The Living Lawyer Joke

Q: What do you call someone who allegedly forges signatures, takes clients for hundreds of thousands of dollars, lies to police and helps burn down a building in an insurance scam? A: Until very recently, an attorney in good standing.

Do what you have to do, he said.
Later that year, in 1995, Segal was charged with one count of fraud and one count of forgery in connection with the Johnson case.

He pleaded not guilty.

Theodore Joseph Segal was called back to Superior Court this summer--to answer charges on a second criminal case. The state contends that Segal and Vince Salvione, a longtime business associate, plotted earlier this year to burn up a west-side bar in order to defraud an insurance company.

Unfortunately, the fellow they allegedly chose to do the deed was a police informant.

Both Segal and Salvione, who would not comment for this story, pleaded not guilty.

The trial is scheduled for late October.

Liz, a retired widow in her early 60s, traveled all over the country looking for a place to live out her last years. Florida was too humid. Hawaii too distant. She finally chose Phoenix. People were friendly.

For reasons that will become immediately obvious, Liz asked that her last name not be used in this article.

When she settled into a Phoenix mobile-home park in 1991, Liz decorated it with English teapots and furniture with floral prints; she soon befriended a neighbor, "Mary."

It was Mary, also an elderly lady, who introduced Liz to her "friend," the lawyer Ted Segal. He had represented Mary after she'd gotten in an accident that left her permanently disabled. Mary had invested more than $100,000 with Segal, Liz remembers her friend saying, and he paid 10 percent interest monthly. Lord knows, Mary needed the money, seeing as how her only other income was a small social security check.

(Mary confirms that she's invested money with Segal, but remains steadfastly loyal to her attorney, saying she will testify as a character witness for him, if necessary. "Ted might do things with money," she acknowledges, "but he'd never commit arson.")

Segal learned that Liz had invested more than $100,000 in tax-free municipal bonds. Sell them all, Liz remembers him saying, I pay 12 percent every month. When she inquired about the safety of her future investment, she remembers Segal saying he was "insured" for millions.

Liz remembers that when she was young, her mother told her that if something sounds too good to be true, it probably is. So she only invested $62,000--about half of her money--with Segal.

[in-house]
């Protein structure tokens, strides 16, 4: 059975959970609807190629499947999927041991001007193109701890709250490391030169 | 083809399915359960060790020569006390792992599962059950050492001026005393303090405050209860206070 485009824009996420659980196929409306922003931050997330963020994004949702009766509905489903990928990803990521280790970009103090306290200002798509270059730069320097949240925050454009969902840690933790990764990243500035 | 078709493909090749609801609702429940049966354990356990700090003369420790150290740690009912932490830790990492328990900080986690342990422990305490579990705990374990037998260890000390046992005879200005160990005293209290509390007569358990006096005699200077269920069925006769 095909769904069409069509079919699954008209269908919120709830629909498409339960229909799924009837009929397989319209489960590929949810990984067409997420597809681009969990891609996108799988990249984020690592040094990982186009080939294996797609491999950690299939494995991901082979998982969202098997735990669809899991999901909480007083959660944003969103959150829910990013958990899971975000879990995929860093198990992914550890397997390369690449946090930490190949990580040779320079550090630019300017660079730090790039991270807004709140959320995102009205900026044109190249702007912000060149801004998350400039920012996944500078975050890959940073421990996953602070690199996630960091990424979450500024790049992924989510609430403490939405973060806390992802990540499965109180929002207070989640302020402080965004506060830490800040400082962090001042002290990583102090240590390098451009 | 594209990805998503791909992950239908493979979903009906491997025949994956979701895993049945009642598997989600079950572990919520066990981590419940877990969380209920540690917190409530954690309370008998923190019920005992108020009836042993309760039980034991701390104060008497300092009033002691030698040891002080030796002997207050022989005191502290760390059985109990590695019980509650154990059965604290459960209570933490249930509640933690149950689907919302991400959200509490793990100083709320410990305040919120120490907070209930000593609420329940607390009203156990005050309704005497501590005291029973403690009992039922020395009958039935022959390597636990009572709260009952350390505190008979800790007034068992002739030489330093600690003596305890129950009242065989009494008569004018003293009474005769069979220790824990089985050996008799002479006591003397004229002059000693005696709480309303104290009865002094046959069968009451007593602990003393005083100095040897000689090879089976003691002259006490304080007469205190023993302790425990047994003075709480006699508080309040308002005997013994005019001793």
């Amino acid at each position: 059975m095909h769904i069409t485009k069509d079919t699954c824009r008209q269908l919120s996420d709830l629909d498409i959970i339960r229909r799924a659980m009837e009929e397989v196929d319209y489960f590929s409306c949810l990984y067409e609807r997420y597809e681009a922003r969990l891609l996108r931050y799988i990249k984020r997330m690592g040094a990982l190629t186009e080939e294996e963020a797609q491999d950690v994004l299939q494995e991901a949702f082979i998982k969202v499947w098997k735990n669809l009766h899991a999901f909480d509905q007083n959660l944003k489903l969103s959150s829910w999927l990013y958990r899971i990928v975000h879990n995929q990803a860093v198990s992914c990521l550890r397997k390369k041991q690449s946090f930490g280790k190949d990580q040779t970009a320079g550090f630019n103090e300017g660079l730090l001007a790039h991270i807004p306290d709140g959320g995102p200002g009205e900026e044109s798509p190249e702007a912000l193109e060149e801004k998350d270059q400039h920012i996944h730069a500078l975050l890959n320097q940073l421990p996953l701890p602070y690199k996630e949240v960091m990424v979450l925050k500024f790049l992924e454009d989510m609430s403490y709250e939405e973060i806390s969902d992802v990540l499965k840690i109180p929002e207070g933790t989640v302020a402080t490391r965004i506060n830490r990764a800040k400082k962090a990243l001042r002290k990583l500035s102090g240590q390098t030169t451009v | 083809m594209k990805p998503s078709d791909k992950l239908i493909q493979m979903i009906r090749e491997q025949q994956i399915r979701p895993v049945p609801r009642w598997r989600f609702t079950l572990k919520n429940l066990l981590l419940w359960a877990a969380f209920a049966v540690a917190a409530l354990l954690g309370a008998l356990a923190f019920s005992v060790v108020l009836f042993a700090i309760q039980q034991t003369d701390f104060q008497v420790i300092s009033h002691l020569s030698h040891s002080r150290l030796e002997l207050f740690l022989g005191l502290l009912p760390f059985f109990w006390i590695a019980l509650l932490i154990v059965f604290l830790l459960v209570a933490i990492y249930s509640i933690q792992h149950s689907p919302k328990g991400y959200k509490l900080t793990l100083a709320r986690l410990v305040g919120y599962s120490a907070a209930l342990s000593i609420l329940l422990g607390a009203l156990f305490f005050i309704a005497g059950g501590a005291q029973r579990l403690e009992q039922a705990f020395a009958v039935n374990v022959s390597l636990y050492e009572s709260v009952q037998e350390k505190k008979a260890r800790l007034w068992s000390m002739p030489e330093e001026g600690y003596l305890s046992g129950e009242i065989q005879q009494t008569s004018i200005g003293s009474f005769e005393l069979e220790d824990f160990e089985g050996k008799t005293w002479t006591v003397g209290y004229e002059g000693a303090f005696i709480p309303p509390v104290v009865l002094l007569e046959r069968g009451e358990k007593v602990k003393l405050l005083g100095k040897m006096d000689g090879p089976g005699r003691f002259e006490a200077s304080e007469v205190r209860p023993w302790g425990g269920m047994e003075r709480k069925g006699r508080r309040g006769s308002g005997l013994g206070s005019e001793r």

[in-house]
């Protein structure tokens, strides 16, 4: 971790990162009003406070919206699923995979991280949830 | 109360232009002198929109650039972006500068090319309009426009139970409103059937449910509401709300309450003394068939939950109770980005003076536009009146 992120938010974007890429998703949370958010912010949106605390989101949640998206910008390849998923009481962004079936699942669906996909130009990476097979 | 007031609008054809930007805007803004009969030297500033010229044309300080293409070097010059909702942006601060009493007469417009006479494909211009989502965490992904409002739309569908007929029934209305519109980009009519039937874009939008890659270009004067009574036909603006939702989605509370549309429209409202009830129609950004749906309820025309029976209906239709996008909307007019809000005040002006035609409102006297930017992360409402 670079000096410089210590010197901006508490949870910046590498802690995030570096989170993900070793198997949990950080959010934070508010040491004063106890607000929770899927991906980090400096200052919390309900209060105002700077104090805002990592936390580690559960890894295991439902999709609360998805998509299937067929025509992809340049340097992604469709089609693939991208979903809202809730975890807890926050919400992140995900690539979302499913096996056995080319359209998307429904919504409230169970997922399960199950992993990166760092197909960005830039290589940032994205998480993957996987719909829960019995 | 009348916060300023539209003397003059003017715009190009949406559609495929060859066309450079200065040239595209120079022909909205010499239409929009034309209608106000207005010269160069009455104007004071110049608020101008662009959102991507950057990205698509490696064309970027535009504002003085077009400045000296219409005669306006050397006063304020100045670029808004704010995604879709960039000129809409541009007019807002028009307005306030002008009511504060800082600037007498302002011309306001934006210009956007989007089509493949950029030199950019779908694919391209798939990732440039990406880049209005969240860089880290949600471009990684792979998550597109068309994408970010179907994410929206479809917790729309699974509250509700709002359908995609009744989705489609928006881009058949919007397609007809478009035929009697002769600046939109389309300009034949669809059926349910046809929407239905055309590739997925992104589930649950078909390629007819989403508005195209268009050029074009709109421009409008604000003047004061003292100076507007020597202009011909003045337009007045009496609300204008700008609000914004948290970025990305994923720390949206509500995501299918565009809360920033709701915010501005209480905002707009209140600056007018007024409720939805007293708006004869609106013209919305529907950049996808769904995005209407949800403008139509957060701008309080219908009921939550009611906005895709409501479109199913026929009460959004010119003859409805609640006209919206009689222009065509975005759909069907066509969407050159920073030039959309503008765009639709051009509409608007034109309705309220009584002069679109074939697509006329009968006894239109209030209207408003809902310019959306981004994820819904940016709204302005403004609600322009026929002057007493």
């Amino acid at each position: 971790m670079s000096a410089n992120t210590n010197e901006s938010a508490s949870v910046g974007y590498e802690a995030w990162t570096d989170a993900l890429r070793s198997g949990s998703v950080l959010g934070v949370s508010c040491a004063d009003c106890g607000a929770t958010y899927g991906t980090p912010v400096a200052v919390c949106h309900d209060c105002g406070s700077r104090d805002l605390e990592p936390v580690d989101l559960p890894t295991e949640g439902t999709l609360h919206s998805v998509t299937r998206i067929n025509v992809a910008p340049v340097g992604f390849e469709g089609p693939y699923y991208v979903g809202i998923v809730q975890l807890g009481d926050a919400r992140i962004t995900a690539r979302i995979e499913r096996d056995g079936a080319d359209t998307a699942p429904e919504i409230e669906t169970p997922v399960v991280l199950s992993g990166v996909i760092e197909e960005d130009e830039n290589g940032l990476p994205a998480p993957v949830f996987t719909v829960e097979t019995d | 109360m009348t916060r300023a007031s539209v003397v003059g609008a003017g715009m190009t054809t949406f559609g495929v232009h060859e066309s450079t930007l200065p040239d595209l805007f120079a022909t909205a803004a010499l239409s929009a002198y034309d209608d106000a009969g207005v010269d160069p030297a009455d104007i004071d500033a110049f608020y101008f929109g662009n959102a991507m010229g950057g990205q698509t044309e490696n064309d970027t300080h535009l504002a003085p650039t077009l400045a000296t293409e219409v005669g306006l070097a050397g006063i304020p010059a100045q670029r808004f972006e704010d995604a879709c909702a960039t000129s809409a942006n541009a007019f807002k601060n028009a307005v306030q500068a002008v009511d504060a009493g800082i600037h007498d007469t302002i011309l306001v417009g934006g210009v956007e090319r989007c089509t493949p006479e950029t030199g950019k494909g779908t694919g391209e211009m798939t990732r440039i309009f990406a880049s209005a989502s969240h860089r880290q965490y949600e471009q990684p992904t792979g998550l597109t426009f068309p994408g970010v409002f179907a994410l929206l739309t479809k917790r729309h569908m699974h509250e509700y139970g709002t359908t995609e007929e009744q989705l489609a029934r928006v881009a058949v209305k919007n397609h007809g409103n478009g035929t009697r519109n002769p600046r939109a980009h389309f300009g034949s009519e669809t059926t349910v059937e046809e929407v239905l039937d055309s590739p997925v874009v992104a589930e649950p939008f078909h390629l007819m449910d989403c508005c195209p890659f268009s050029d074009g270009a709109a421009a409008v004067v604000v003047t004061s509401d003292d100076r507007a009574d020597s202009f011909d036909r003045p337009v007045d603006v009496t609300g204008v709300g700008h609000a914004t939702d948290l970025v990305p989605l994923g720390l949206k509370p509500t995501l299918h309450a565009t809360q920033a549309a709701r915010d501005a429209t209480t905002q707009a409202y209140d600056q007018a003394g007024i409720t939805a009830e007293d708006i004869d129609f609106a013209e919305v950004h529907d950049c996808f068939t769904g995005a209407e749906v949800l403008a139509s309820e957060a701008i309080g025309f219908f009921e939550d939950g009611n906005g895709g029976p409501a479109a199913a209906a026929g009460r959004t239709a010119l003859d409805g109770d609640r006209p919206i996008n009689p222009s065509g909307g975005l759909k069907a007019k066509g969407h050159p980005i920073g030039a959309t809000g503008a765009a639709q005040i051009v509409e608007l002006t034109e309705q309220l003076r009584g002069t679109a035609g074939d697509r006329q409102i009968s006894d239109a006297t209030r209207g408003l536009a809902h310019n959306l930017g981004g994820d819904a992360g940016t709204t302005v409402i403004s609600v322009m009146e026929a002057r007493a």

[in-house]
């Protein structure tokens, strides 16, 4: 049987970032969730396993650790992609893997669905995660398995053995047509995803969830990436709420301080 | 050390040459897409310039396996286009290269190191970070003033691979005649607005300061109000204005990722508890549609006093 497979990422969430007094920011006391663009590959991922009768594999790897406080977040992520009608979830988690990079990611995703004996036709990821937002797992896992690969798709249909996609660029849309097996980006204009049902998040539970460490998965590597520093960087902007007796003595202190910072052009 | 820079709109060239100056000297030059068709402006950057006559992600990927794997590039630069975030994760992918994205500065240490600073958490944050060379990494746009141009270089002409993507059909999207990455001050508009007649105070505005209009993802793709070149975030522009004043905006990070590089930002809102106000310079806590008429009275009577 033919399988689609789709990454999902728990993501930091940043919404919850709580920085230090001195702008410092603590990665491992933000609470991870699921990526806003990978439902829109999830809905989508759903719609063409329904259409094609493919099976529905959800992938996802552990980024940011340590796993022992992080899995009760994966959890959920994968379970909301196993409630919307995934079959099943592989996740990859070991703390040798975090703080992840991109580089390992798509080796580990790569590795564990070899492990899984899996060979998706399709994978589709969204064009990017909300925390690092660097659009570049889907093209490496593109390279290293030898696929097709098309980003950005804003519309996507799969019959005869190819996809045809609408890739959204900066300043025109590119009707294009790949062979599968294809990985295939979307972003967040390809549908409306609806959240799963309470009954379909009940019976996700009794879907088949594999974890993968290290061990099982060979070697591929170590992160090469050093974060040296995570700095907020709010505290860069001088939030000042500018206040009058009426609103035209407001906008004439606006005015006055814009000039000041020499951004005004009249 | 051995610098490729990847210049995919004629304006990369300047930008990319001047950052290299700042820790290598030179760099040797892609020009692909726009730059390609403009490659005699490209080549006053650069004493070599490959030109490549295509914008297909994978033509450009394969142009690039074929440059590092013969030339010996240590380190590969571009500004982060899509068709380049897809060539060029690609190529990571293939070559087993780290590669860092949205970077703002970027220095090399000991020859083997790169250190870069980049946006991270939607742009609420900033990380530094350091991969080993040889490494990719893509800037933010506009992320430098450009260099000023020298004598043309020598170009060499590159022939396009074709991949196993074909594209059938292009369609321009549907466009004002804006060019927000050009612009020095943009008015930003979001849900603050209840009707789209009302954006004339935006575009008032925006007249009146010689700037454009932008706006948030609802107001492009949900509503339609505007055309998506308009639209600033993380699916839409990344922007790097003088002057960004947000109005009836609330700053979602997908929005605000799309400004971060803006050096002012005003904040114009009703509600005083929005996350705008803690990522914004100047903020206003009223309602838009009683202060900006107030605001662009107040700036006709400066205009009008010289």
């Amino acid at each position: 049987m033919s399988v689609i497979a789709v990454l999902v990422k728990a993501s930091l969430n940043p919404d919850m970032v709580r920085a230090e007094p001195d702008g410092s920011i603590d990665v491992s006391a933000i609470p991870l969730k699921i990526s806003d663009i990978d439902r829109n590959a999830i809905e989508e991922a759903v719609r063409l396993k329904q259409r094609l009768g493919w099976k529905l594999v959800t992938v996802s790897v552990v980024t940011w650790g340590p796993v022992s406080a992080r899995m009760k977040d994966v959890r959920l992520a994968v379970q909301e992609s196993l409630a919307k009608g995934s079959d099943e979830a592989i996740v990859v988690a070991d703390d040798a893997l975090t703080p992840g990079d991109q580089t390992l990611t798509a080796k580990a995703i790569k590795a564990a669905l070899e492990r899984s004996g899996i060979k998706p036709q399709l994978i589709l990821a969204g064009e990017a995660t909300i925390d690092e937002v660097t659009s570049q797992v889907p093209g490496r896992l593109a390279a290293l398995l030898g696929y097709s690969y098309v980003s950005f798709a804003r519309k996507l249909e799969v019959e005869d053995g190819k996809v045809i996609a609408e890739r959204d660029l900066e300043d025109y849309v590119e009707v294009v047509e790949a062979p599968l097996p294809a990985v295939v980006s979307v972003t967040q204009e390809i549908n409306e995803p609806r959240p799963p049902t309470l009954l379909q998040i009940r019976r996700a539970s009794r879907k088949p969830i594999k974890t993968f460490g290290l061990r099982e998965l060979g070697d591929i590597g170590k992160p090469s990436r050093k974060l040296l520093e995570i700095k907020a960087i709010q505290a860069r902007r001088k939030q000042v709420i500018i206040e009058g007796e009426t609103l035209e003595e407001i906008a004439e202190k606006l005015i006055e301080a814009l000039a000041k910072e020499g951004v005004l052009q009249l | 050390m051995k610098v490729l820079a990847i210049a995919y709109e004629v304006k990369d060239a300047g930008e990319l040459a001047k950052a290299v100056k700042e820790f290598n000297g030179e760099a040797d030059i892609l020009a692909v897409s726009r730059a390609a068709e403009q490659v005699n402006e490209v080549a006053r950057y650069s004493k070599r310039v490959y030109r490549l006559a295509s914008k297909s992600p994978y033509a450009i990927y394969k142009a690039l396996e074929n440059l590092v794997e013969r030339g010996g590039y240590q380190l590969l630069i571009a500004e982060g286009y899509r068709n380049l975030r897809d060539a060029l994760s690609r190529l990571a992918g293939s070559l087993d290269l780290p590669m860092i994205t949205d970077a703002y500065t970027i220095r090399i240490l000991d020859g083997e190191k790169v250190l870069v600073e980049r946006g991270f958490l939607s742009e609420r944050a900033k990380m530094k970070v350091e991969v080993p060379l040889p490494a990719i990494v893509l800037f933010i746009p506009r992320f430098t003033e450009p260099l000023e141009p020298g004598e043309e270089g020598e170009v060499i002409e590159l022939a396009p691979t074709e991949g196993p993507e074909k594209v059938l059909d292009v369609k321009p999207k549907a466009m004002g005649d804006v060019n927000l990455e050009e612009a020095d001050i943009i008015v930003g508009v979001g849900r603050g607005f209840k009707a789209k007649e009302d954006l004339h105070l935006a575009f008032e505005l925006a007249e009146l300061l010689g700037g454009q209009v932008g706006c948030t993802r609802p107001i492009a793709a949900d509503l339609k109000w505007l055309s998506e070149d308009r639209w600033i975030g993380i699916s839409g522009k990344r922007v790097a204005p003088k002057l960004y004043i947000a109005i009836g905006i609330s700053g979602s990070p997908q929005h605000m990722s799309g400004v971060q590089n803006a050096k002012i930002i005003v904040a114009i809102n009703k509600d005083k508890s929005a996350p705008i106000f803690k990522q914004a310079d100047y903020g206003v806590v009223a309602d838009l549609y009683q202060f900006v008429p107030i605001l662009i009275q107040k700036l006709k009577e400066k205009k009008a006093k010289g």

Segal put her in touch with Vince Salvione, who prepared her income tax returns. Segal's interest payments, she says, were not included on the tax returns.

For three years, Liz says, Segal delivered the interest checks regularly. It's only been in the past year that two of Segal's checks bounced, and that the payments were late.

And when she demanded her money, she remembers him saying he had to talk to the "investors" before it was released. That was several months ago, and Liz still hasn't seen her money.

"I have a feeling he gambled," says Liz.
Liz didn't call police or file a complaint with the bar association because she didn't want to rouse Segal's anger. If he thought of her as an unkind person, she says, she might never get her money back.

Liz says she knows of another woman, besides Mary, who invested a sizable nest egg with Segal. (When reached by telephone, the woman refused an interview with New Times, saying she'd just talked to Segal, who promised he'd get her money to her "one of these days.")

Despite rising suspicions that Segal had lost her money, Liz lent him another $5,000 in December 1995. She had entrusted him with a total of $67,000, half of her life savings. Her only other income is her deceased husband's social security check.

"I think my money is gone," Liz now says of her investment with Segal. "And if that is the case, I have lost a lot of faith in human nature."

She looks up from her easy chair. There's only one way to look at this, she says. It's just been a bad investment.

"Ted's lucky he didn't get strangled," says Liz.

Marlene and Charlie say they were "unsophisticated investors" when they entrusted Ted Segal with $216,000 of their sweepstakes winnings.

But were they unsophisticated?
Or careless?
Before signing over their money, they didn't press their attorney for a prospectus detailing where, exactly, he would invest the funds.

And when they demanded their money back, Segal returned only $50,000.
So Marlene and Charlie took their demands to Superior Court, suing their former attorney for fraud, breach of contract and malpractice. He denied he'd done anything wrong, but admitted he still owed the couple $166,000.

Now Marlene and Charlie suspect that Segal gambled away their money.
Nothing's going very well for them. Their lawsuit has been put on hold pending the outcome of Segal's bankruptcy.

And Marlene and Charlie are depressed and ashamed.
Charlie thinks back to a day in 1993, when Vince Salvione, whom they had hired as their accountant on Segal's recommendation, warned them about Segal.

"Vince says, 'Ted takes money from clients and gambles it away,'" recalls Charlie. "So I asked Ted for the money back. When I said, 'Give me my money,' Ted paled. He said it would take a little while.

"And that was the last time we saw him.

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